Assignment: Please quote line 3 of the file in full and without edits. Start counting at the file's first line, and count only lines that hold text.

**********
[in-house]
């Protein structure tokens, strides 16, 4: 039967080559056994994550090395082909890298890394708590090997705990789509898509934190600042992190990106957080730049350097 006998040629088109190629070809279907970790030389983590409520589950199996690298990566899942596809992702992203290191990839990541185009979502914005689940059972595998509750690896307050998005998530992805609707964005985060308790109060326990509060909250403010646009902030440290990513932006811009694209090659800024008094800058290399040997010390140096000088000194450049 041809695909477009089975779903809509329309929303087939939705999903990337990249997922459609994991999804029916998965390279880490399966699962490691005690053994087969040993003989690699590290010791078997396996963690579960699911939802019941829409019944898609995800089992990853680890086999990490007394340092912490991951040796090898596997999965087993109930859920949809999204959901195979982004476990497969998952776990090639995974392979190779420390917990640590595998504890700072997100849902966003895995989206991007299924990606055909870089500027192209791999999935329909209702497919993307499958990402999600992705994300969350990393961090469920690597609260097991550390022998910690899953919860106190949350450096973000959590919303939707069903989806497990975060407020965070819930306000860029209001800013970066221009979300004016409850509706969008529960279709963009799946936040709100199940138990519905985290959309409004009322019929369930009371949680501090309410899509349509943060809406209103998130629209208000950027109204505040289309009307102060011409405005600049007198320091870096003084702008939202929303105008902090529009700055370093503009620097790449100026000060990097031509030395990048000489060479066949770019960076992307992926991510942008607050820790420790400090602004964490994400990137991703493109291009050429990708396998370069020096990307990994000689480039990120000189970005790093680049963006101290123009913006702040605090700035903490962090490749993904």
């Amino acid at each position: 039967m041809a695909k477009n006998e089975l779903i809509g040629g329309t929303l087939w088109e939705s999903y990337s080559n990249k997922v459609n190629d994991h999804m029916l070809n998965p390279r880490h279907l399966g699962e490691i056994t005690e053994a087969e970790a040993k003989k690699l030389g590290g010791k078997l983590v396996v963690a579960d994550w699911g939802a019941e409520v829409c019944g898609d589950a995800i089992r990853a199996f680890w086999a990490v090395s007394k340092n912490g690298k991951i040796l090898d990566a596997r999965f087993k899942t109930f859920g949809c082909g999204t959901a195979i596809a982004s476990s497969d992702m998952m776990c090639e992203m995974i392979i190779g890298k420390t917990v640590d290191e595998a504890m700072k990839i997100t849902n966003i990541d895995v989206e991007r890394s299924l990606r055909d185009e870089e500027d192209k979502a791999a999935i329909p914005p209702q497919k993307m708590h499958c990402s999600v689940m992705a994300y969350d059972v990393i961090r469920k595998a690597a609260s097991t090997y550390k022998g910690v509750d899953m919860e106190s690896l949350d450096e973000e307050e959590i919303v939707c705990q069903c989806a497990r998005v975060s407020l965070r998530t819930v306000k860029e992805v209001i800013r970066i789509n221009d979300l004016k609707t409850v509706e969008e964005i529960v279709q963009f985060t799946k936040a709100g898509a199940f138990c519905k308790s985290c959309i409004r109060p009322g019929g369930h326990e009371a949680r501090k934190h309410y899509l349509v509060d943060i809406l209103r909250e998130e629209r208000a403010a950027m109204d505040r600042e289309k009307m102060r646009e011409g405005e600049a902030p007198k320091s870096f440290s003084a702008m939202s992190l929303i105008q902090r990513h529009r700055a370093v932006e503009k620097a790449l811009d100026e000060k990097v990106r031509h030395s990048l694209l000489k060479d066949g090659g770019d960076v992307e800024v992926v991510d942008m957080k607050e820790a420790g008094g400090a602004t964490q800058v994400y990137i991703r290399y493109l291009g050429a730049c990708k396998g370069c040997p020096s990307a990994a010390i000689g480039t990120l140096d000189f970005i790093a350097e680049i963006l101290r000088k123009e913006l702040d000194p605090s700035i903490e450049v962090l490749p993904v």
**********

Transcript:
């Amino acid at each position: 039967m041809a695909k477009n006998e089975l779903i809509g040629g329309t929303l087939w088109e939705s999903y990337s080559n990249k997922v459609n190629d994991h999804m029916l070809n998965p390279r880490h279907l399966g699962e490691i056994t005690e053994a087969e970790a040993k003989k690699l030389g590290g010791k078997l983590v396996v963690a579960d994550w699911g939802a019941e409520v829409c019944g898609d589950a995800i089992r990853a199996f680890w086999a990490v090395s007394k340092n912490g690298k991951i040796l090898d990566a596997r999965f087993k899942t109930f859920g949809c082909g999204t959901a195979i596809a982004s476990s497969d992702m998952m776990c090639e992203m995974i392979i190779g890298k420390t917990v640590d290191e595998a504890m700072k990839i997100t849902n966003i990541d895995v989206e991007r890394s299924l990606r055909d185009e870089e500027d192209k979502a791999a999935i329909p914005p209702q497919k993307m708590h499958c990402s999600v689940m992705a994300y969350d059972v990393i961090r469920k595998a690597a609260s097991t090997y550390k022998g910690v509750d899953m919860e106190s690896l949350d450096e973000e307050e959590i919303v939707c705990q069903c989806a497990r998005v975060s407020l965070r998530t819930v306000k860029e992805v209001i800013r970066i789509n221009d979300l004016k609707t409850v509706e969008e964005i529960v279709q963009f985060t799946k936040a709100g898509a199940f138990c519905k308790s985290c959309i409004r109060p009322g019929g369930h326990e009371a949680r501090k934190h309410y899509l349509v509060d943060i809406l209103r909250e998130e629209r208000a403010a950027m109204d505040r600042e289309k009307m102060r646009e011409g405005e600049a902030p007198k320091s870096f440290s003084a702008m939202s992190l929303i105008q902090r990513h529009r700055a370093v932006e503009k620097a790449l811009d100026e000060k990097v990106r031509h030395s990048l694209l000489k060479d066949g090659g770019d960076v992307e800024v992926v991510d942008m957080k607050e820790a420790g008094g400090a602004t964490q800058v994400y990137i991703r290399y493109l291009g050429a730049c990708k396998g370069c040997p020096s990307a990994a010390i000689g480039t990120l140096d000189f970005i790093a350097e680049i963006l101290r000088k123009e913006l702040d000194p605090s700035i903490e450049v962090l490749p993904v």